Choosing The Right Systems Design Path

The things you can learn just by looking for a new runner’s watch…


I’m a cheap bastard, usually given to self-abnegation when it comes to buying material goods for myself. But I broke down and bought a runner’s watch late last year because I wanted to change up my exercise routine to run the same distances, only faster.

I quickly decided against going all in and getting a GPS watch. At this point in the arc of electronics-design technology, it’s hard to find solar-powered versions that don’t break a cheap bastard’s bank account.

So I settled on a standard solar-powered Casio model for less than $30. The question becomes, can I bide my time during the waning days of Moore’s Law until the GPS versions slip down into that range? Will it even happen? Remember, we’re all impatient electronics consumers.

Stalled Out
We seem to be sort of treading water in system design. There hasn’t been a “next big thing” in mobile systems in recent electronics shows like CES. Mobile World Congress will be the next stage and maybe we’ll see a breakthrough; maybe not. (I’ll let you know in this space, because I’ll be there at Embedded World covering the events).

The battleground is probably energy harvesting. Absent overnight advances in battery chemistry, this is the most likely way to advance the low-power/high-performance paradigm in mobile design. Or is it?

The question today is—in the context of that affordable solar-powered GPS watch—how do we get there from here? What path shall we take?

One hurdle is the power wall. Stanford professor Mark Horowitz expounded on the challenges this week at ISSCC, where he suggested climbing gear for that wall must include specialized silicon and better algorithms:

“If you think about applications that don’t access memory very much, you can see why specialization can help. Specialization is not so much about hardware, but you have to move algorithms to a much more restricted space.”

He went on to say:

“If we want algorithm designers to play and create better computing devices, we have to minimize the cost to them to do exploration. We have to give them a much higher level development platform in which to play. We can take sets of hardware and build a strong environment so designers can write code.”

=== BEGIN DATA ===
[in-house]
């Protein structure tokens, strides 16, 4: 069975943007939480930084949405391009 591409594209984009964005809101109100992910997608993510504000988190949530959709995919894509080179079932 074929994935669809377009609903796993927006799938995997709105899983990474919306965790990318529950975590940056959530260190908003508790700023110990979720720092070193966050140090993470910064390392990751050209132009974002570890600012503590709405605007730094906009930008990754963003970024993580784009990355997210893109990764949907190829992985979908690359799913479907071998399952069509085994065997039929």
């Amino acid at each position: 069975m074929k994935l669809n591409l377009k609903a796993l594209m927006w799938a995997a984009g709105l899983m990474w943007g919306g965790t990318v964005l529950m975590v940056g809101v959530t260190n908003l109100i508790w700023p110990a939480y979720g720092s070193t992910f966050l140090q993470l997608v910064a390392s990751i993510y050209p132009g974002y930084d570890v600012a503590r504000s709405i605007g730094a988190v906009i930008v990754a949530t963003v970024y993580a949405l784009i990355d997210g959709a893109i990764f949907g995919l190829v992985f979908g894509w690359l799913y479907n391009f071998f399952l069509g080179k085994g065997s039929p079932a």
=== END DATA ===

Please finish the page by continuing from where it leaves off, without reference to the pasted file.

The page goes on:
Global View
Cadence Fellow Chris Rowen, in a recent presentation, echoed Horowitz’s philosophy, saying we’re entering an era of the “globalization of processors,” in which applications find their way to the most appropriate processors, and domain-specific languages take hold to ease design complexity and boost productivity.

Moving from the philosophical to the practical, Jim Hogan and Vojin Zivojnovic describe how the EDA industry needs to respond:

“Energy-efficient, complete solutions can be obtained only with optimal alignment across the pre- and post-silicon phases of energy optimization, supported by unified design flows, abstractions, and formats.”

So, back to our opening metaphor: Running to stay in shape is about changing things up, stressing your system in surprising ways to build muscles and keep fat at bay.

For decades, we ran a certain way in silicon and system design, sprinting wildly in the clock-speed race.

But you have to change things up (indeed, in our case we were forced to). Assuming no physical or lithographic barriers, we could have stayed on the clock frequency race indefinitely and gotten to that solar-powered GPS watch via that path. But that turned out not to be an option. Designers have been forced to explore and adopt new approaches such as the globalization of processors and other techniques that Rowen and Horowitz and Hogan and Zivojnovic have talked about.

And that’s OK, because you can take different running trails and end up, happily, in the same spot.

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